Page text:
Institutional development data is collected annually during integrated performance audits. Conservancies are rated for their commitment, planning, monitoring and management. Conservancies use the information to evaluate and improve their governance, while support organisations are able to provide targeted assistance.


© NACSO/WWF in Namibia

Community conservation governance - at a glance

At the end of 2017 there were...

  • 46 management plans in place.
  • 24 sustainable business and financial plans in place.
  • 57 annual financial reports that had been presented.
  • 55 annual general meetings that had been held.
  • 15% female chairpersons.
  • 44% female treasurers/financial managers.
  • 34% female management committee members.
  • 26% female staff members

Biggest Challenges

  • Financial mismanagement.
  • Conservancy elites failing to engage with members.
  • Following MET Standard Operating Procedures.

Institutional development in conservancies in 2017

Category Status Number of
of category
Registered conservancies (incl. Kyaramacan assoc.) 84 84 100
Conservancies generating returns 69 84 82
  covering operational costs from own income 39 54 56
  distributing cash or in-kind benefits to members, or investing in community projects 44 54 81
Conservancy management committee members 846 71 100
  female management committee members 285 71 34
  female chairpersons 11 71 15
  female treasurers/financial managers 31 71 44
Conservancy staff members 831 71 100
  female staff members 215 71 26
Conservancies management plans 46 71 63
  sustainable business and financial plans 24 71 34
Conservancy AGMs held 57 71 80
  financial reports presented at AGM 52 71 73
  financial reports approved at AGM 48 71 68
  budgets approved at AGM 44 71 62

A comparison with previous years shows that conservancy management capacities fluctuate, influenced by staff and committee changes, as well as the degree of external support. Many conservancies have strong and growing female participation, and a substantial number of conservancies that used to be dependent on grant aid are now covering operational costs from their own income, with many also distributing benefits to members or investing in community projects. Figures include the Kyaramacan Association, which operates as a de facto conservancy within Bwabwata National Park.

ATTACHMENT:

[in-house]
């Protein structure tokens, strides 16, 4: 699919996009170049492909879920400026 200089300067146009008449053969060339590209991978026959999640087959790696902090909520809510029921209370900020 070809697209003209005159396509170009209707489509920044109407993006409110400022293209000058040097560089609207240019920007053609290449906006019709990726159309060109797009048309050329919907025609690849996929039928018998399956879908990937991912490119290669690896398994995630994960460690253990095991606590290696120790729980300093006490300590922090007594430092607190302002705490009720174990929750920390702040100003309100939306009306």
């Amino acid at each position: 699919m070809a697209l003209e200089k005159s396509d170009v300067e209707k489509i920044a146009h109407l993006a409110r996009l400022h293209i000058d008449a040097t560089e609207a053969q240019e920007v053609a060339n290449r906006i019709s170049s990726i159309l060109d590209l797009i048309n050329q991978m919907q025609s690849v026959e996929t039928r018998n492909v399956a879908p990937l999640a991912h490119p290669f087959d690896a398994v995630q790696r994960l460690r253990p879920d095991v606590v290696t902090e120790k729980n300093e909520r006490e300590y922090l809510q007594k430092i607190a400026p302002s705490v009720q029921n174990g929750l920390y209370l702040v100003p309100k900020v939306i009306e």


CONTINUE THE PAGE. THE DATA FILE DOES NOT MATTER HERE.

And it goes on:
Improving Lives

... means empowering people to diversify incomes from farming to include new economic opportunities based on tourism and wildlife ...


Income sources...

Returns from wildlife and other natural resources generated through community conservation have proven to be substantial, including direct income to conservancies from tourism and conservation hunting, jobs created, and benefits including the distribution of game meat. New opportunities for rural job creation have arisen, especially in tourism where people are employed in a range of activities.

... and diversification

Diversification of income is a significant contribution to peoples’ livelihoods and contributes to community resilience against episodic events such as drought and floods. The ability to cope with such events is increasingly necessary for rural communities confronted with the harsh reality of climate change.

woman working in a lodge

© NACSO/WWF in Namibia


The earning power of conservancies

Significant differences exist between conservancies. There are vast differences in size (the biggest conservancies are more than 200 times as large as the smallest), as well as in the number of residents (ranging from several hundred to more than 30,000). Topography, rainfall and natural habitat influence the quantity and quality of natural resources available in a given area. The skills and experience of conservancy management also affect earning power. Joint-venture tourism and conservation hunting make the greatest financial contributions to conservation, e.g. game guard salaries, and to livelihoods. Meat from hunting is an important in-kind benefit to conservancy members.

earning ability graph



Improving livelihoods - at a glance

At the end of 2017 there were...

  • 38 conservancies directly involved with tourism activities.
  • 54 joint-venture tourism agreements with enterprises employing 935 full time and 110 part time staff.
  • 56 conservation hunting concessions with 152 full time and 167 part time employees.
  • 17 small/medium enterprises with 78 full time and 42 part time employees.
  • 831 conservancy employees.
  • 846 conservancy representatives receiving allowances.
  • 1,704 indigenous plant product harvesters.
  • 445 craft producers

What’s being achieved?

  • Conservancies and private sector partners generated N$ 132,824,233 in returns and benefits during 2017